The Wolf of Oren-Yaro by K.S. Villoso (Chronicles of the Bitch Queen, #1)
"They called me the Bitch Queen, the she-wolf, because I murdered a man and exiled my king the night before they crowned me."
Born under the crumbling towers of her kingdom, Queen Talyien was the shining jewel and legacy of the bloody War of the Wolves. It nearly tore her nation apart. But her arranged marriage to the son of a rival clan heralds peace.
However, he suddenly disappears before their reign can begin, and the kingdom is fractured beyond repair.
Years later, he sends a mysterious invitation to meet. Talyien journeys across the sea in hopes of reconciling their past. An assassination attempt quickly dashes those dreams. Stranded in a land she doesn't know, with no idea whom she can trust, Talyien will have to embrace her namesake.
A Wolf of Oren-yaro is not tamed.
TITLE: The Wolf of Oren-Yaro
AUTHOR: K.S. Villoso
LENGTH: 496 pages
Queer Rep Summary: No canon queer rep.
THE WOLF OF OREN-YARO begins with a queen journeying to meet her estranged husband, then abruptly transforms into a flight from assassins and a struggle just to survive in a strange land where her name means nothing.
The world-building is excellent, with just the right combination of novelty and repetition to introduce and then reinforce ideas and details throughout the story without any one section feeling like infodumping. The convoluted machinations involved appeared at first to be simple, then were gradually questioned and complicated until the final reveal makes things suddenly make sense in a really cool way. While the politics matter, the heart of the story is how Talyien interacts with the ordinary people that she's around for the first time in her life, and what choices she makes under each new and trying circumstance. My favorite individual scenes were the scams, because I love heists, and my favorite secondary character is Khine. I love the way that he and Talyien build this friendship without feeling like the narrative is pushing them together romantically. He has his own baggage, she's literally trying to track down and possibly reconcile with her husband, and they just work really well as characters whenever they're in scenes together. It's either genuinely a platonic friendship or the slowest of slow burn romances, and either way it bodes well for the rest of the trilogy. As for Talyien herself, she's a fantastic narrator. While I was firmly on team "Rayyel isn't worth it" from the start of the book, I understand why she makes the choices she does even if they're definitely not the ones I would make.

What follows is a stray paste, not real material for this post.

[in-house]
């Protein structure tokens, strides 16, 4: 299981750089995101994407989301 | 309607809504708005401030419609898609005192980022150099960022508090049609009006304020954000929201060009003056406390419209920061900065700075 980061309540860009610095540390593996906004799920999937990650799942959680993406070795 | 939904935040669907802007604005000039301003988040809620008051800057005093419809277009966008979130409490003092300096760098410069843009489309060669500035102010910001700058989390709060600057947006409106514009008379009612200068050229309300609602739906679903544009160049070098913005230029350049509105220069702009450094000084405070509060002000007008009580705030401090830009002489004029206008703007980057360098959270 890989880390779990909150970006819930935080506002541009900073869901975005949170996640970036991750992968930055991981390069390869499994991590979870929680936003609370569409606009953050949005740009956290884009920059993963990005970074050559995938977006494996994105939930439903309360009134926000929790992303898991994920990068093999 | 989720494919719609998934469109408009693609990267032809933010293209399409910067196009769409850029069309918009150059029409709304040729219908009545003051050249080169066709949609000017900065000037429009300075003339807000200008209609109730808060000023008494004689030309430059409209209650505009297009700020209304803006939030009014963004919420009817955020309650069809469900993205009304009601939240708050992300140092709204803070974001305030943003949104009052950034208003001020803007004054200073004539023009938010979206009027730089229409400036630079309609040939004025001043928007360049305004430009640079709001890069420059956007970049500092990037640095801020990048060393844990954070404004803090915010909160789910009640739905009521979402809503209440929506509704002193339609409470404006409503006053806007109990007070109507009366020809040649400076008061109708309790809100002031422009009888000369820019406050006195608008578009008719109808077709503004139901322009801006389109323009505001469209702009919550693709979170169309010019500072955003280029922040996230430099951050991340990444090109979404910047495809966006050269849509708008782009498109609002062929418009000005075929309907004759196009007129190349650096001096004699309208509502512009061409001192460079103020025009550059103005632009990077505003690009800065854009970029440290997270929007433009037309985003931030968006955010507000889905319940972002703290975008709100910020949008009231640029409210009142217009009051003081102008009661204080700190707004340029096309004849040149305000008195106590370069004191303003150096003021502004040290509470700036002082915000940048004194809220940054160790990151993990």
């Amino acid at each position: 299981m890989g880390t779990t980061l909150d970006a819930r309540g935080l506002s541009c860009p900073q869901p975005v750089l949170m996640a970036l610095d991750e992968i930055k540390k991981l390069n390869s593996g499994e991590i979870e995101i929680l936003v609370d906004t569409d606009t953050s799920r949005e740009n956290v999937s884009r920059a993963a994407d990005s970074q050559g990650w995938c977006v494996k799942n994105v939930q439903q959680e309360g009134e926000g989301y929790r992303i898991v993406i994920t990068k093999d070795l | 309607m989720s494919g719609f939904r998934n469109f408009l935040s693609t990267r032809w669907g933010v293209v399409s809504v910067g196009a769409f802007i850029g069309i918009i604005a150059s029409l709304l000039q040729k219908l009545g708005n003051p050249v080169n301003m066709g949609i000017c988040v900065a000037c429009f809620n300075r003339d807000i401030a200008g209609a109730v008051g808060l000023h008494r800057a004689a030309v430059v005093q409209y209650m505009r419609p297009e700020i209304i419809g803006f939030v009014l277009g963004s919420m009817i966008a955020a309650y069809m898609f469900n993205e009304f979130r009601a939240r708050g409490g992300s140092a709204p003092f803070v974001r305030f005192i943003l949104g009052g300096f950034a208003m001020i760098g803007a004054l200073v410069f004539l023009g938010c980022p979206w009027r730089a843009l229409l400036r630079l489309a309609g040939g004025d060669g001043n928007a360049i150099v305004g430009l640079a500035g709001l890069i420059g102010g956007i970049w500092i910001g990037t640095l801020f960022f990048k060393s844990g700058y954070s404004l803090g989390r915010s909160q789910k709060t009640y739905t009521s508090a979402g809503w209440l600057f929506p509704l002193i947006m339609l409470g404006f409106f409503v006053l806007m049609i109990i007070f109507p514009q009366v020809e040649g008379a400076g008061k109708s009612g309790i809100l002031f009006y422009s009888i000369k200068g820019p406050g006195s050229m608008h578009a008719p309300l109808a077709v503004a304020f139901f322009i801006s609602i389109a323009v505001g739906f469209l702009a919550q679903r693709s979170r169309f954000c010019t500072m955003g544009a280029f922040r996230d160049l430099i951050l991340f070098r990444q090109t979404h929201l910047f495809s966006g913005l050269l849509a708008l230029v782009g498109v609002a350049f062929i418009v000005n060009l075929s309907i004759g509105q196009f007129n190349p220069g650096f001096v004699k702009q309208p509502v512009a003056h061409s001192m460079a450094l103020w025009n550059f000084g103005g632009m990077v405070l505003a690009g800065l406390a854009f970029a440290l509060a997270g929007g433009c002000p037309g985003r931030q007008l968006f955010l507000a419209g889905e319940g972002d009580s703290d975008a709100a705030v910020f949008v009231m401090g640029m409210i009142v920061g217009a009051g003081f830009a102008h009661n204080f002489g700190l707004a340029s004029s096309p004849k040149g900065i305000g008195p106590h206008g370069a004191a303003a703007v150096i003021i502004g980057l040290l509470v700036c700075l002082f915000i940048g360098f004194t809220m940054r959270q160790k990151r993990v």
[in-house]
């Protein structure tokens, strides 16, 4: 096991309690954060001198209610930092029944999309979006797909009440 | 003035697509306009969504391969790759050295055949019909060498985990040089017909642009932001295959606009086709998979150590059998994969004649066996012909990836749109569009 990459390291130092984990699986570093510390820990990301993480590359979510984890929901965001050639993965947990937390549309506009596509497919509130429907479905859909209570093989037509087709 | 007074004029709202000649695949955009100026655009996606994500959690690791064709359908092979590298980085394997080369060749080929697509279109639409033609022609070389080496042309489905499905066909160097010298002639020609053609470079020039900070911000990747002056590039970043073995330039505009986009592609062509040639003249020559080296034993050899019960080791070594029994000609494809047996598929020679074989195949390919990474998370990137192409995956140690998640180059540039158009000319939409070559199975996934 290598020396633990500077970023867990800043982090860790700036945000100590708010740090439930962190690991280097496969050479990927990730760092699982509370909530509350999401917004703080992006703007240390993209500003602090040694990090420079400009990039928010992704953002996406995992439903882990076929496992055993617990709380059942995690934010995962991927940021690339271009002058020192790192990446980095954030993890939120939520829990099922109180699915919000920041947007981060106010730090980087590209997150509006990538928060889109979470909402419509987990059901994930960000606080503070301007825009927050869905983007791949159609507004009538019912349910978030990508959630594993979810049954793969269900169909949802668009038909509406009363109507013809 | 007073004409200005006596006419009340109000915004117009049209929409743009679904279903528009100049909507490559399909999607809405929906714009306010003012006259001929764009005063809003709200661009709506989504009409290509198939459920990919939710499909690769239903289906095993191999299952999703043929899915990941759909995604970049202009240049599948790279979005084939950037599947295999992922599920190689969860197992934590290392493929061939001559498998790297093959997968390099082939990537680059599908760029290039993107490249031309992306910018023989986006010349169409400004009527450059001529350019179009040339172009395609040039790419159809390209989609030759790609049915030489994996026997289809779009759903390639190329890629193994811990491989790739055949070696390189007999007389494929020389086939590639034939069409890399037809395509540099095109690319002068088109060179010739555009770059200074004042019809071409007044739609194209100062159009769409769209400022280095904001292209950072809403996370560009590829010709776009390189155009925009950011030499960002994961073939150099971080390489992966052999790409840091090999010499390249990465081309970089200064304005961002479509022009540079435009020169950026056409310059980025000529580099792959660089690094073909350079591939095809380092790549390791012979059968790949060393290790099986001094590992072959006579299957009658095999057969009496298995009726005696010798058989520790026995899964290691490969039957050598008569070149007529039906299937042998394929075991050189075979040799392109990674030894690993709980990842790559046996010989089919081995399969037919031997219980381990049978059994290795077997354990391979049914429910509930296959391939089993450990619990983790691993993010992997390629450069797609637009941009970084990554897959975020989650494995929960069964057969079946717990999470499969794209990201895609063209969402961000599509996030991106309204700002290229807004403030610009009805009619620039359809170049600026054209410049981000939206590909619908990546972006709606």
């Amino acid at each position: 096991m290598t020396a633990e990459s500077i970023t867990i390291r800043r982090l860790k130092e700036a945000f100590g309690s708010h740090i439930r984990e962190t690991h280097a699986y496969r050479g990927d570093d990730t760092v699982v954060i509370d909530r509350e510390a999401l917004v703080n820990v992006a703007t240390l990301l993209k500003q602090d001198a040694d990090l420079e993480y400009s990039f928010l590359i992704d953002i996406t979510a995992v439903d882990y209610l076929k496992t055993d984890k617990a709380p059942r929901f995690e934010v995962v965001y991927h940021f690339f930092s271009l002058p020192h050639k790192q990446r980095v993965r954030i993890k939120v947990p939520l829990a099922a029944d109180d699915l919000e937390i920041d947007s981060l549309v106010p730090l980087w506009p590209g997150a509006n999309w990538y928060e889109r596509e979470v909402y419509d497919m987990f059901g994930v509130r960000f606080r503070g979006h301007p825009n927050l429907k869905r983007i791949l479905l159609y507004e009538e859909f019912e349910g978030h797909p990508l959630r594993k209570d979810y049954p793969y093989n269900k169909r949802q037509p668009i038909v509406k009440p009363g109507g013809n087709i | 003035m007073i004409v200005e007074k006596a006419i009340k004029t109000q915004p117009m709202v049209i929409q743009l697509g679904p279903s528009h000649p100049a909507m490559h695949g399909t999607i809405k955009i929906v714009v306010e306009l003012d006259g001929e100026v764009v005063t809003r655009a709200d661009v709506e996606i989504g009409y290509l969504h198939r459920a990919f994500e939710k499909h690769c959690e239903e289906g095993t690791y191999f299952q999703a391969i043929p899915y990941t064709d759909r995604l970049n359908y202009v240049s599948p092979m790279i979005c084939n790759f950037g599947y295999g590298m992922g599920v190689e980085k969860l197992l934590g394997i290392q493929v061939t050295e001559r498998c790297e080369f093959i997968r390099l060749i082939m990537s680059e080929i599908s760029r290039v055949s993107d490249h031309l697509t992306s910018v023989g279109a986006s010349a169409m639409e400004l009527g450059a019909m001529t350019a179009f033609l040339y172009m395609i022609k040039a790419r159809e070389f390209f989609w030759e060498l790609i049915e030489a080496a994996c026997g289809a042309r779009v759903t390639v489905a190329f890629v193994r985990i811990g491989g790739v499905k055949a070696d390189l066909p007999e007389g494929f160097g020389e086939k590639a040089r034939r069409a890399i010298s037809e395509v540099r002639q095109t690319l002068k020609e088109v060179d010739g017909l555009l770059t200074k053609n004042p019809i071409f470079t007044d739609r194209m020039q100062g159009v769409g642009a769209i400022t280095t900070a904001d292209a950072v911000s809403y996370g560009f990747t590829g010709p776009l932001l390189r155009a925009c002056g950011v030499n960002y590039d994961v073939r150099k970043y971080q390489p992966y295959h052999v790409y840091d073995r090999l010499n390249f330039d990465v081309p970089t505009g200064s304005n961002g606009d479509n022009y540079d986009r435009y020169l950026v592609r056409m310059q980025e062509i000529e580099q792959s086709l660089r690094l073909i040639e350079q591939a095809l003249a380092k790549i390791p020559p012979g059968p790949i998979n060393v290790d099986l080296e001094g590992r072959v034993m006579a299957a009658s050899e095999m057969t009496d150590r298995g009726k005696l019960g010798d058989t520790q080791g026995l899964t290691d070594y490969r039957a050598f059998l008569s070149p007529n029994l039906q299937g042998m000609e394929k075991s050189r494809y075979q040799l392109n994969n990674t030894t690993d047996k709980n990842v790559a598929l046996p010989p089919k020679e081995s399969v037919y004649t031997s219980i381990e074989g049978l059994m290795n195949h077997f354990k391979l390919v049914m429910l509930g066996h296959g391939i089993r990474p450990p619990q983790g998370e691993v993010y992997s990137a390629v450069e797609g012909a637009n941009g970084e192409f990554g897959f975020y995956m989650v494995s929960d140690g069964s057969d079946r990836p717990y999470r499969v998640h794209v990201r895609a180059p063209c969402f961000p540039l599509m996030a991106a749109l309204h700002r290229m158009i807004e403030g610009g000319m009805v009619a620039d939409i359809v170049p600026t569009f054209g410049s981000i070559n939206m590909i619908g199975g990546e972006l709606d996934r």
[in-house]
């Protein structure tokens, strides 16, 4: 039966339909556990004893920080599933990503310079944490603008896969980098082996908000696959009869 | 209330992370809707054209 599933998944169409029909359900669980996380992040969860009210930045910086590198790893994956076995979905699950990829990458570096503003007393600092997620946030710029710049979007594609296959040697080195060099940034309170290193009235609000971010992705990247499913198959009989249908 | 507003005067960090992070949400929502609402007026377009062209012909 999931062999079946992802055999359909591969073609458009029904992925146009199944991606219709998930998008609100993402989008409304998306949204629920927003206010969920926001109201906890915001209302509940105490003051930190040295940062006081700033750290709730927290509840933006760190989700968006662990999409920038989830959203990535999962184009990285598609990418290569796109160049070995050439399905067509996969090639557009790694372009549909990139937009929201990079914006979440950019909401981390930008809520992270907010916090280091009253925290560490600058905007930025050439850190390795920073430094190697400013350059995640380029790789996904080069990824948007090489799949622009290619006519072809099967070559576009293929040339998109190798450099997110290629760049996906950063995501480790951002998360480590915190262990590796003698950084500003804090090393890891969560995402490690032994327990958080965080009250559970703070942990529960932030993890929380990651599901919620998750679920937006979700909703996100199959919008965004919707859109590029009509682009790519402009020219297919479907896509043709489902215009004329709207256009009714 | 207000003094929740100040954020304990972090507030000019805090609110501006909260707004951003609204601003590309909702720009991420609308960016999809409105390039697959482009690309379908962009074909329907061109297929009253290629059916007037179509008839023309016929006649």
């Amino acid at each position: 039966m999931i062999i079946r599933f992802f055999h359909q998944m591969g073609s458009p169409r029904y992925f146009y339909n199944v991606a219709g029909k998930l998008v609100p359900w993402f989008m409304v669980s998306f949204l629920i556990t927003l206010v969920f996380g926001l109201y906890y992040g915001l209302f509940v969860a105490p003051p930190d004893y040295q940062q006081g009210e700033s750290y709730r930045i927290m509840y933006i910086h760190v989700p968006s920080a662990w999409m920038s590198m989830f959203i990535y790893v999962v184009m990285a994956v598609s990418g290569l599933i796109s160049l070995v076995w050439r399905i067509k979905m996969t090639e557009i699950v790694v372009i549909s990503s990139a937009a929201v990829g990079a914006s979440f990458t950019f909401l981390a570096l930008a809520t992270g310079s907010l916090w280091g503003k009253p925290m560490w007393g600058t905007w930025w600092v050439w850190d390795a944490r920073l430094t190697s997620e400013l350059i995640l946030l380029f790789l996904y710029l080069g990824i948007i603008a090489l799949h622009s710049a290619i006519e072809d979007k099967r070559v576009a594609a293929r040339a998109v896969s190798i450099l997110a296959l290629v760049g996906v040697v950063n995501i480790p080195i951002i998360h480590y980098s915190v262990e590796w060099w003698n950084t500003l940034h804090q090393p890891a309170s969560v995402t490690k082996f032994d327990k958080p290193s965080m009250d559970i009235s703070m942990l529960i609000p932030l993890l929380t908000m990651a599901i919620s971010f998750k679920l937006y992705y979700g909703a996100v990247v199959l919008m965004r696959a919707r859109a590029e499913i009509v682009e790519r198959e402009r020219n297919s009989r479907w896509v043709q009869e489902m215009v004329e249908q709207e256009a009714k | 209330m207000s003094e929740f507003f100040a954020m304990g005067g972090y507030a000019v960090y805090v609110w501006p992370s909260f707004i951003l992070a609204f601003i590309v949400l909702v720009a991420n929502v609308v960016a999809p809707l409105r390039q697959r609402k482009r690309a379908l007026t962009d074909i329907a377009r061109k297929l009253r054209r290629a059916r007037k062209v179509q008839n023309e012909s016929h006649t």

I'm definitely interested in seeing where the rest of this series goes. It was a stressful read in places due to imminent danger to characters I like, and very good overall.
CW for sexism (graphic), misogyny (graphic), racism, racial slurs, xenophobia, grief, confinement (graphic), blood (graphic), attempted rape/sexual assault, violence (graphic), torture, murder, animal death, parental death (backstory), suicide, major character death, death.
Post a Comment